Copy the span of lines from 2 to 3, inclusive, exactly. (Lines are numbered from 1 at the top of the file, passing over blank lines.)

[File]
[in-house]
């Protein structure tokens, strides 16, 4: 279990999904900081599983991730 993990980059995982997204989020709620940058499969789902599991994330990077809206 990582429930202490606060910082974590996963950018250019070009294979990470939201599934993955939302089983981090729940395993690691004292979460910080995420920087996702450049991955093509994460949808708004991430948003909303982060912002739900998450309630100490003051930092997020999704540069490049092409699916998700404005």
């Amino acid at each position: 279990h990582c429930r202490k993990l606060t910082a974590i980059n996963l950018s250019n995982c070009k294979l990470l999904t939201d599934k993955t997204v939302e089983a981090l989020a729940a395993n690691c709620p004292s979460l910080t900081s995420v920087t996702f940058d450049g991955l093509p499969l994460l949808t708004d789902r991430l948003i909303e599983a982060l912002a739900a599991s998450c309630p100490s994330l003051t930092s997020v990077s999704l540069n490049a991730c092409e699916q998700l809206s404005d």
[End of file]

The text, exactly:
């Protein structure tokens, strides 16, 4: 279990999904900081599983991730 993990980059995982997204989020709620940058499969789902599991994330990077809206 990582429930202490606060910082974590996963950018250019070009294979990470939201599934993955939302089983981090729940395993690691004292979460910080995420920087996702450049991955093509994460949808708004991430948003909303982060912002739900998450309630100490003051930092997020999704540069490049092409699916998700404005």
């Amino acid at each position: 279990h990582c429930r202490k993990l606060t910082a974590i980059n996963l950018s250019n995982c070009k294979l990470l999904t939201d599934k993955t997204v939302e089983a981090l989020a729940a395993n690691c709620p004292s979460l910080t900081s995420v920087t996702f940058d450049g991955l093509p499969l994460l949808t708004d789902r991430l948003i909303e599983a982060l912002a739900a599991s998450c309630p100490s994330l003051t930092s997020v990077s999704l540069n490049a991730c092409e699916q998700l809206s404005d």